Poisson d’avril

The origins of April Fools’ Day are uncertain, but one theory is that it began in 1852, when France adopted the Gregorian calendar. Before this time, New Year’s Day fell on March 25 rather than January 1. Those who continued to celebrate the old New Year at the beginning of April were called “fools” by their early adopting contemporaries.

Even before this transition, the New Year had long been associated with the term “fool.” In medieval France, the Feast of Fools fell on January 1. At this popular festival hijinks abounded: Christian ritual was burlesquely imitated, a fake pope was elected, and high and low officials swapped jobs for a day. Feast of Fools was likely modeled after the similarly themed pagan festival Saturnalia.

As this French tradition died out during the 16th century, a new one sprung up in the form of April Fools’ Day, or All Fools’ Day. In France, the fooled party is called the poisson d’avril, which literally means “April fish.” The customary prank involves pinning a paper fish, also called the poisson d’avril, to a friend’s back.

~ from the Dictionary.com Blog

Phrases to know for le premier avril:

  • I’m joking. = Je plaisante.
  • We are having a lot of fun. = Nous nous amusons beaucoup.
  • That’s funny. = C’est drôle.
  • You got me! = Touché!

Bonne Femme

Bonne Femme CookbookBonne femme: literally translated as “good wife” but according to the The Bonne Femme Cookbook, the term has nothing to do with gender. It refers to the art of French home cooking, and can be accomplished by chats et chattes alike.

We’ve tried a few recipes and even though I cannot attest to the authenticity (someday when I actually get to live in France, I’ll let you know!), the food is délicieux.

When we were first married, Monsieur Chat acquired an Italian cookbook simply titled, “Pasta.” From it, we learned basic techniques for preparing simple yet lavish, company-worthy Italian dishes. There are certain cooking methods, herbs and ingredient combinations necessary to Italian cooking, and once we knew them, we were able to create beautiful, tasty dishes on the fly.

Now we are doing the same with French cooking, using The Bonne Femme Cookbook as our guide to the distinctively French braising and sautéing methods, herbs and ingredients.

If you happen upon this book, don’t hesitate to try the Chicken Fricassée, Le Poisson Meuniére, Green Beans Persillade, or Beef Stew with Orange and Balsamic Vinegar. Kir is a lovely drink to sip while you sauté un oignon and peruse the possibilities. And if you’re as all-in as I am, you’ll want to buy some herbes de Provence and start growing chervil on your kitchen window sill.

We’ll be trying one of the lovely puff pastry recipes later this week. Merveilleux!

Bon appetit, mes amis.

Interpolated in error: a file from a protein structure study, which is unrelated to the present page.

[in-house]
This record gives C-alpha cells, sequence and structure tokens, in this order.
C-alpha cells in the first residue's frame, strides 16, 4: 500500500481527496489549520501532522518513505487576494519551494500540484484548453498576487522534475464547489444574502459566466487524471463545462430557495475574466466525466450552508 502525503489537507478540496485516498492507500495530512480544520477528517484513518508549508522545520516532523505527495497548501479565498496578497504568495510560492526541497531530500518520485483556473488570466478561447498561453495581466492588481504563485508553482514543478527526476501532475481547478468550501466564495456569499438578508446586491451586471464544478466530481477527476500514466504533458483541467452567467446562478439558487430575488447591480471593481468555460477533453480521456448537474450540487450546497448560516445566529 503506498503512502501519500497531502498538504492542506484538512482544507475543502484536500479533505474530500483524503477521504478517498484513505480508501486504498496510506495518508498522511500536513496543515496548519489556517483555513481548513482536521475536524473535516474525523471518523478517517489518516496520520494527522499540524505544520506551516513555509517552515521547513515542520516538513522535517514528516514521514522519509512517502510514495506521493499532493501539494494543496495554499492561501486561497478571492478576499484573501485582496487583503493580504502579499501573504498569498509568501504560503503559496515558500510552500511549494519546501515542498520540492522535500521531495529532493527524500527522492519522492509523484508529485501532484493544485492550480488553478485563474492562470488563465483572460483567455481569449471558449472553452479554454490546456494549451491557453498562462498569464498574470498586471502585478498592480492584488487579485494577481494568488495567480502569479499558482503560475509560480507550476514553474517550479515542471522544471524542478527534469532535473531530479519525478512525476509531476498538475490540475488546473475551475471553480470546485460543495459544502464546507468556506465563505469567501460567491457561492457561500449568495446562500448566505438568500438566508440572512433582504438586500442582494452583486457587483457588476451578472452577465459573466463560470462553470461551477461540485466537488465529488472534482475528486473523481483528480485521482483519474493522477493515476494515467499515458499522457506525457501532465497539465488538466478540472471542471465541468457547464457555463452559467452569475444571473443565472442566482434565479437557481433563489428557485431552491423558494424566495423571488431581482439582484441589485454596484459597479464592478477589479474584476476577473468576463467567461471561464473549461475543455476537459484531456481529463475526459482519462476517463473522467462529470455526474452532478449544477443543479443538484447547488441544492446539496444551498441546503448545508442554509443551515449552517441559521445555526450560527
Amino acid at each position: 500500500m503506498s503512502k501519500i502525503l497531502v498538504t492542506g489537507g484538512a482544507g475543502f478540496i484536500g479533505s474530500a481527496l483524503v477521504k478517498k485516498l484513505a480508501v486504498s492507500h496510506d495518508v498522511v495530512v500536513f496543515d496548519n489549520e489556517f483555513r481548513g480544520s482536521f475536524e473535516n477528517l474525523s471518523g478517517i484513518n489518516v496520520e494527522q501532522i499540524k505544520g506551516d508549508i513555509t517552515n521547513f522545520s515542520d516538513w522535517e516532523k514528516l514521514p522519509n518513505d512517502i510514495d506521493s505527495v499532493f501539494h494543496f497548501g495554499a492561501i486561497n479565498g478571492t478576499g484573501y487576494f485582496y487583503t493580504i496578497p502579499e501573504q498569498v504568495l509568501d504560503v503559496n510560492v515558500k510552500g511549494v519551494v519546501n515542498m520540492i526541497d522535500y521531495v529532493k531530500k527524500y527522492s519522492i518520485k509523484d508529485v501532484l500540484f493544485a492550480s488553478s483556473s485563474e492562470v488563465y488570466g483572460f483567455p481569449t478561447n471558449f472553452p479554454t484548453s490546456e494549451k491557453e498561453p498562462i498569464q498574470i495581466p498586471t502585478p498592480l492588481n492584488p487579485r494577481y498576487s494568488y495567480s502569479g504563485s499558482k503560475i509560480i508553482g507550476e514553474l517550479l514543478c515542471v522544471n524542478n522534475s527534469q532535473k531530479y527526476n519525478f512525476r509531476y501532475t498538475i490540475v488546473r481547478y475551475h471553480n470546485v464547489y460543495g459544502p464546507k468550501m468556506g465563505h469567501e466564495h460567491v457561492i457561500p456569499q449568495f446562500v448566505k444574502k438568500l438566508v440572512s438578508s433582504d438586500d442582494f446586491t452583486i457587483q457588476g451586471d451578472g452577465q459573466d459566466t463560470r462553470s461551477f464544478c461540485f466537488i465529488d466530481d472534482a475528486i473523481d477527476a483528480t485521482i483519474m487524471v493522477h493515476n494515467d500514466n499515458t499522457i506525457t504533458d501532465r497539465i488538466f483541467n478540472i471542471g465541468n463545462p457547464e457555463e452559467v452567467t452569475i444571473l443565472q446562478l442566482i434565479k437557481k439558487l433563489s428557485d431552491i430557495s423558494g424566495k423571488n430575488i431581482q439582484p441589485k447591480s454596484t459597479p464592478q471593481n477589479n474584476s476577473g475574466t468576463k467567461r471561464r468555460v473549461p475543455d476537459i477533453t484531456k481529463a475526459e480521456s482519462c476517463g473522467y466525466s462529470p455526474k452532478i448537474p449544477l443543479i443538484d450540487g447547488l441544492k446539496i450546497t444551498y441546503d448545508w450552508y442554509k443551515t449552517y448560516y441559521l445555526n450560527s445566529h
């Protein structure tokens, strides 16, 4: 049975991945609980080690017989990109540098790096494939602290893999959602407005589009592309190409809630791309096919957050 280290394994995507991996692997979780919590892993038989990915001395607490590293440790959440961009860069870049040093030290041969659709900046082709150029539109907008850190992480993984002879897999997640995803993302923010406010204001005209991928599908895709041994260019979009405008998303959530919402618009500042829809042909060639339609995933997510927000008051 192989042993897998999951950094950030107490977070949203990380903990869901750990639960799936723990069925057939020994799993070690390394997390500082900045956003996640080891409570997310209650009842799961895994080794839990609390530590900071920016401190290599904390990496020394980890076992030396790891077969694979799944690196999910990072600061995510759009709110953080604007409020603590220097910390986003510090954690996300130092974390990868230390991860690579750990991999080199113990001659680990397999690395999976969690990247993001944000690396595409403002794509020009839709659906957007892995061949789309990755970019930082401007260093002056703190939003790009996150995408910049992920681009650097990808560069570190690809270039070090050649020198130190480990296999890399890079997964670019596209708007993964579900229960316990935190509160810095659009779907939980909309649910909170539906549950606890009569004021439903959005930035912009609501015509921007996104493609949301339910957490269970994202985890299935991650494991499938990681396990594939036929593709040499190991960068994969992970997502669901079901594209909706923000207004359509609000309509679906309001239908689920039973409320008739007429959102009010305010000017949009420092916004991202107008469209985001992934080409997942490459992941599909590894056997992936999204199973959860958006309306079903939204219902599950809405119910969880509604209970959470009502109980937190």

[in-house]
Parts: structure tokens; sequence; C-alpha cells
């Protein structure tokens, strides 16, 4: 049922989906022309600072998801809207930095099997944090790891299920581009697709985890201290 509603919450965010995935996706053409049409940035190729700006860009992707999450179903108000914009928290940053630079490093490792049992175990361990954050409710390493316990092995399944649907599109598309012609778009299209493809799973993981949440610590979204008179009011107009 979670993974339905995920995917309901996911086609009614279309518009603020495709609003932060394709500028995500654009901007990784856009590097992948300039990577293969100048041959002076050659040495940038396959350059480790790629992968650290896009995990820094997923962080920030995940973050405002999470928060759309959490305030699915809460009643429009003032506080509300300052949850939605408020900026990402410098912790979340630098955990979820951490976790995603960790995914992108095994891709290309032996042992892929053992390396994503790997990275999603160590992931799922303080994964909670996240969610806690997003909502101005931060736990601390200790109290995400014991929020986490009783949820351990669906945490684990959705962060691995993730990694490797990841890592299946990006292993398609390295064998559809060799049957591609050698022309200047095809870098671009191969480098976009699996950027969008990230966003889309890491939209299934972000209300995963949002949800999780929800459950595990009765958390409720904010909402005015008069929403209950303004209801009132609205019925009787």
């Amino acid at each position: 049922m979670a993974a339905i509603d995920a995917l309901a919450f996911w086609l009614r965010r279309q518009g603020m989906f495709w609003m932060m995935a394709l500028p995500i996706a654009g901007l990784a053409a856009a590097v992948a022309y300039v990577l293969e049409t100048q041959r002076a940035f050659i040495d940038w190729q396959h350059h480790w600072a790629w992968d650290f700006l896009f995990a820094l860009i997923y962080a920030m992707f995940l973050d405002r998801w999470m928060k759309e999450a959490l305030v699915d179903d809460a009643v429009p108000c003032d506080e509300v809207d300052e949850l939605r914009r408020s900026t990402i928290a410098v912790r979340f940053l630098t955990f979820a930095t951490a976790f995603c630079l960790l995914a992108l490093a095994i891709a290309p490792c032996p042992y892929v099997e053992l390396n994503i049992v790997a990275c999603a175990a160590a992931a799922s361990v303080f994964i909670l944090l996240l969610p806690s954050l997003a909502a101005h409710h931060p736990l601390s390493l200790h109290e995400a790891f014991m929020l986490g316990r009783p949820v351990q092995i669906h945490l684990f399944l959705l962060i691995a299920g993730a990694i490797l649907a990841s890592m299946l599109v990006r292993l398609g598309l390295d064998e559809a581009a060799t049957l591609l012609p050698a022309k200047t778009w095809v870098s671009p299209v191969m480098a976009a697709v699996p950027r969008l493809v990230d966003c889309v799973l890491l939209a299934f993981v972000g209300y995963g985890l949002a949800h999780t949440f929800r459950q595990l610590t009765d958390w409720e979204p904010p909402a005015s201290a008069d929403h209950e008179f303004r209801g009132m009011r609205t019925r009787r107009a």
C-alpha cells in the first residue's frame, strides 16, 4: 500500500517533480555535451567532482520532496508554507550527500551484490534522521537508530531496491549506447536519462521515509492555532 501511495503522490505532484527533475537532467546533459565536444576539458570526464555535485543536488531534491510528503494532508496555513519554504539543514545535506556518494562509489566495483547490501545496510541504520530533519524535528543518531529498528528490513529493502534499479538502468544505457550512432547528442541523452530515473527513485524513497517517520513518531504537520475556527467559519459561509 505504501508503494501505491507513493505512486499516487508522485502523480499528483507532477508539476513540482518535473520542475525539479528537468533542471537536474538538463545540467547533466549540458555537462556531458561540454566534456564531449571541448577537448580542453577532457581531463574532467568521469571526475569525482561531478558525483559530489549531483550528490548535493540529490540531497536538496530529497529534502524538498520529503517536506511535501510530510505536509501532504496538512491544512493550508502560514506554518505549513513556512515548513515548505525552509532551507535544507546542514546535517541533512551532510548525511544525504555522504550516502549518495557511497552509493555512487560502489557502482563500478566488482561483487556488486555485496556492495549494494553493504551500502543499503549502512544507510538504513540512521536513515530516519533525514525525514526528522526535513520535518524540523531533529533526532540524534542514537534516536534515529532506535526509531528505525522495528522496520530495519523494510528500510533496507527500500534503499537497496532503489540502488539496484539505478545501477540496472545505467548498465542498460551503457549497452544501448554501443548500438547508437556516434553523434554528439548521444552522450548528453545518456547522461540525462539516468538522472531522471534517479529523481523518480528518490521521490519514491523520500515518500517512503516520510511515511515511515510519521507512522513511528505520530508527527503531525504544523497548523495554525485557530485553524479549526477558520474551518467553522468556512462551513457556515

Je suis malade

I feel sick. Maybe talking about it in French will make me feel better.

J’ai un mal à la tête. I have a headache.
Je suis fatigué. I’m tired.
J’ai froid. I’m cold.*

Elle a un rhume. She has a cold.
Elle a un nez qui coule. She has a runny nose.
Elle a le vertige. She is dizzy.

Il a la grippe. He has the flu.
Il a de la fièvre. He has a fever.
Il a chaud. He is hot.*

Tu te sens bien? Do you feel well?

*In English, we say I AM or he/she IS – forms of the verb “to be.” In French, the verb is avoir – “to have” – literally translated “I have (a feeling of) cold” or “He has hot.”

Mardi Gras

Happy Fat Tuesday, mes amis.

As we get ready to give up our delicacies tomorrow for forty days of Lent, it’s only fitting that today should be a day of debauchery and pigging out. In Nice, they’re celebrating the end of a days-long festival called Carnaval de Roi de la Gastronomie (King of Gastronomy Carnival). So yeah, it’s about food.

Mardi Gras in Nice, France.

Mardi Gras celebration in Nice, France. So much color!

In the US, the festivities happen way down in La Nouvelle-Orléans, Louisiana, our most French city, and nothing much happens around us. Apparently we live in Polish country — the big splurge here is paczkis.

So we do our own thing here at Maison Chat, making a plat mijoté from the lovely Bonne Femme Cookbook by Wini Moranville. It’s a beef stew flavored with l’orange et le vinaigre balsamique. The sauce calls for en peu de vin rouge (red wine), jus d’orange (orange juice) and Grand Marnier liqueur. So naturally, we made drinks.

And hopefully for dessert, cafe au lait et beignets. Because after all that rich beef and wine, we’ll need to settle our stomachs with coffee and fried dough.

Bon appetit, fêtards!

Trés á la mode

I’ve skipped all the way to page 258 in my French textbook to become au fait with some words for clothing, and it’s got my knickers in a knot.

Some, thankfully, are cognates. Dieu merci! Remember their gender and we’re golden:

un pantalon = pants
un jean
= jeans
des sandales
= sandals
des bottes
= boots
des tennis
= tennis shoes (sneakers)
un polo
= a polo shirt
une veste
= a vest
un sweat
= a sweatshirt
un tee shirt
un short

Others make very good sense, so they, too, are easy to learn:

un pull = a pullover (sweater/jumper)
un manteau
= a coat, i.e., old English “mantle”
une robe
= a dress
une ceinture = a belt (who doesn’t want a cinched in waist?)
une cravate = a tie (we English speakers think of a specific kind of tie as a cravat)
un maillot de bain = a swimsuit (we use maillot to refer to one-piece ladies’ swimsuits; the french term is more general and includes men’s trunks)


Some words are just plain cute:

des chaussettes = socks
des chaussures
= shoes
des lunettes
= glasses (little moons?)
des lunettes de soleil
= sunglasses (little moons that block the sun)

And some are crazy mixed up:

une chemise (feminine) = a men’s shirt
un chemisier (masculine)
= a ladies’ blouse
un blouson
= a jacket for either men or women